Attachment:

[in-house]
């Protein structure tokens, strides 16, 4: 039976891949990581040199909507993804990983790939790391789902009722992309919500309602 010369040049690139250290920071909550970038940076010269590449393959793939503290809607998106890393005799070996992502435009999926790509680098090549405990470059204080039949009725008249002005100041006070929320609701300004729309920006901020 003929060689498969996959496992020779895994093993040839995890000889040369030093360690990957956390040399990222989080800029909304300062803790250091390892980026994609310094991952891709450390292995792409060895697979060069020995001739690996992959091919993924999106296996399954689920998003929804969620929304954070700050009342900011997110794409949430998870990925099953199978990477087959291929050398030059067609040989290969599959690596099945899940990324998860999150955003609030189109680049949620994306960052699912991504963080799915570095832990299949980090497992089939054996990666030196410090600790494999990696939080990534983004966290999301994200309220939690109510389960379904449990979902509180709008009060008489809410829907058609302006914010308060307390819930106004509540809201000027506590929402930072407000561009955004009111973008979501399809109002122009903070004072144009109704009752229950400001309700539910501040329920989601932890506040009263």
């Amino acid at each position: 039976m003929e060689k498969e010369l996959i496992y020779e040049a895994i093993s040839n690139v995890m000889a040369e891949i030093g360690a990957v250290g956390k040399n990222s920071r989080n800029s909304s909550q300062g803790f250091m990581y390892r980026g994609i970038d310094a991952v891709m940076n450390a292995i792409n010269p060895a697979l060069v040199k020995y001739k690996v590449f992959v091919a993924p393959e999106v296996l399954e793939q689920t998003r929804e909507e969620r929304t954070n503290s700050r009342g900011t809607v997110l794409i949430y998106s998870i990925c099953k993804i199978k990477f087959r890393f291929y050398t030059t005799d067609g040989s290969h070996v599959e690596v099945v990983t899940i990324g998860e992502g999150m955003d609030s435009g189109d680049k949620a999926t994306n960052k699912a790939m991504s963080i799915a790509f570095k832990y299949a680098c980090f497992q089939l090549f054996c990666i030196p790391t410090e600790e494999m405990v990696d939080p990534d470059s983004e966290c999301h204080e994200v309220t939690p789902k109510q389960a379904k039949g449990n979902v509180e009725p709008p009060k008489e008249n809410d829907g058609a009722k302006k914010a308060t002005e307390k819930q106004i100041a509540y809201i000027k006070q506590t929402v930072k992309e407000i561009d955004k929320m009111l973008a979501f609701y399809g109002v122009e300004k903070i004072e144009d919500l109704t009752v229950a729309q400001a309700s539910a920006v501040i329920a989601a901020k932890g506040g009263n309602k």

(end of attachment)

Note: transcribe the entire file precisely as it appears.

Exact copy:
[in-house]
């Protein structure tokens, strides 16, 4: 039976891949990581040199909507993804990983790939790391789902009722992309919500309602 010369040049690139250290920071909550970038940076010269590449393959793939503290809607998106890393005799070996992502435009999926790509680098090549405990470059204080039949009725008249002005100041006070929320609701300004729309920006901020 003929060689498969996959496992020779895994093993040839995890000889040369030093360690990957956390040399990222989080800029909304300062803790250091390892980026994609310094991952891709450390292995792409060895697979060069020995001739690996992959091919993924999106296996399954689920998003929804969620929304954070700050009342900011997110794409949430998870990925099953199978990477087959291929050398030059067609040989290969599959690596099945899940990324998860999150955003609030189109680049949620994306960052699912991504963080799915570095832990299949980090497992089939054996990666030196410090600790494999990696939080990534983004966290999301994200309220939690109510389960379904449990979902509180709008009060008489809410829907058609302006914010308060307390819930106004509540809201000027506590929402930072407000561009955004009111973008979501399809109002122009903070004072144009109704009752229950400001309700539910501040329920989601932890506040009263």
């Amino acid at each position: 039976m003929e060689k498969e010369l996959i496992y020779e040049a895994i093993s040839n690139v995890m000889a040369e891949i030093g360690a990957v250290g956390k040399n990222s920071r989080n800029s909304s909550q300062g803790f250091m990581y390892r980026g994609i970038d310094a991952v891709m940076n450390a292995i792409n010269p060895a697979l060069v040199k020995y001739k690996v590449f992959v091919a993924p393959e999106v296996l399954e793939q689920t998003r929804e909507e969620r929304t954070n503290s700050r009342g900011t809607v997110l794409i949430y998106s998870i990925c099953k993804i199978k990477f087959r890393f291929y050398t030059t005799d067609g040989s290969h070996v599959e690596v099945v990983t899940i990324g998860e992502g999150m955003d609030s435009g189109d680049k949620a999926t994306n960052k699912a790939m991504s963080i799915a790509f570095k832990y299949a680098c980090f497992q089939l090549f054996c990666i030196p790391t410090e600790e494999m405990v990696d939080p990534d470059s983004e966290c999301h204080e994200v309220t939690p789902k109510q389960a379904k039949g449990n979902v509180e009725p709008p009060k008489e008249n809410d829907g058609a009722k302006k914010a308060t002005e307390k819930q106004i100041a509540y809201i000027k006070q506590t929402v930072k992309e407000i561009d955004k929320m009111l973008a979501f609701y399809g109002v122009e300004k903070i004072e144009d919500l109704t009752v229950a729309q400001a309700s539910a920006v501040i329920a989601a901020k932890g506040g009263n309602k």